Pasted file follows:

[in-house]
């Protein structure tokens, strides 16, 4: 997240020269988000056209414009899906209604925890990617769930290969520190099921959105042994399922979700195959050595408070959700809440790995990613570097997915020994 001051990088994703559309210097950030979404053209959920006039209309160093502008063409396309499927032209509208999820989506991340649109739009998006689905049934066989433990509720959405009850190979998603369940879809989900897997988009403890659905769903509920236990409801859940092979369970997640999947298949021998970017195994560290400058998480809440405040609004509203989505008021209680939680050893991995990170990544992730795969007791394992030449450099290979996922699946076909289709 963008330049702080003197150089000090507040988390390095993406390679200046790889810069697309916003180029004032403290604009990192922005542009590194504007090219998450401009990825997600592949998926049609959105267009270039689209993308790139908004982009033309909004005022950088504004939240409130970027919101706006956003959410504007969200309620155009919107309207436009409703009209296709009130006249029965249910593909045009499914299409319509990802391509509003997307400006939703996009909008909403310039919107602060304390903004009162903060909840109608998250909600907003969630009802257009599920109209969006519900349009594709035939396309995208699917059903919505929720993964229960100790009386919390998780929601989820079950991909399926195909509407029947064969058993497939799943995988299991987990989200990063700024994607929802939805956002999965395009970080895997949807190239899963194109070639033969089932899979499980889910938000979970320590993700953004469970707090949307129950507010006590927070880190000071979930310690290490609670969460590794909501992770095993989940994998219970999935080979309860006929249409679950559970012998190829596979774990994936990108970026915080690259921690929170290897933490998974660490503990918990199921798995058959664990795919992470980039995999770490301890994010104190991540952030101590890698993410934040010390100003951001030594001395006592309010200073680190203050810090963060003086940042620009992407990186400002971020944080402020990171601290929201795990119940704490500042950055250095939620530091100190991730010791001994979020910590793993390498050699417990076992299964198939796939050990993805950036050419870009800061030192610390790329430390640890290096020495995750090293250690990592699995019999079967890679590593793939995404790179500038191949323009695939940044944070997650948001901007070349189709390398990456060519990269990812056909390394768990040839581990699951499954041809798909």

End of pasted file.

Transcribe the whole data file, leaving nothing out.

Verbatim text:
[in-house]
């Protein structure tokens, strides 16, 4: 997240020269988000056209414009899906209604925890990617769930290969520190099921959105042994399922979700195959050595408070959700809440790995990613570097997915020994 001051990088994703559309210097950030979404053209959920006039209309160093502008063409396309499927032209509208999820989506991340649109739009998006689905049934066989433990509720959405009850190979998603369940879809989900897997988009403890659905769903509920236990409801859940092979369970997640999947298949021998970017195994560290400058998480809440405040609004509203989505008021209680939680050893991995990170990544992730795969007791394992030449450099290979996922699946076909289709 963008330049702080003197150089000090507040988390390095993406390679200046790889810069697309916003180029004032403290604009990192922005542009590194504007090219998450401009990825997600592949998926049609959105267009270039689209993308790139908004982009033309909004005022950088504004939240409130970027919101706006956003959410504007969200309620155009919107309207436009409703009209296709009130006249029965249910593909045009499914299409319509990802391509509003997307400006939703996009909008909403310039919107602060304390903004009162903060909840109608998250909600907003969630009802257009599920109209969006519900349009594709035939396309995208699917059903919505929720993964229960100790009386919390998780929601989820079950991909399926195909509407029947064969058993497939799943995988299991987990989200990063700024994607929802939805956002999965395009970080895997949807190239899963194109070639033969089932899979499980889910938000979970320590993700953004469970707090949307129950507010006590927070880190000071979930310690290490609670969460590794909501992770095993989940994998219970999935080979309860006929249409679950559970012998190829596979774990994936990108970026915080690259921690929170290897933490998974660490503990918990199921798995058959664990795919992470980039995999770490301890994010104190991540952030101590890698993410934040010390100003951001030594001395006592309010200073680190203050810090963060003086940042620009992407990186400002971020944080402020990171601290929201795990119940704490500042950055250095939620530091100190991730010791001994979020910590793993390498050699417990076992299964198939796939050990993805950036050419870009800061030192610390790329430390640890290096020495995750090293250690990592699995019999079967890679590593793939995404790179500038191949323009695939940044944070997650948001901007070349189709390398990456060519990269990812056909390394768990040839581990699951499954041809798909």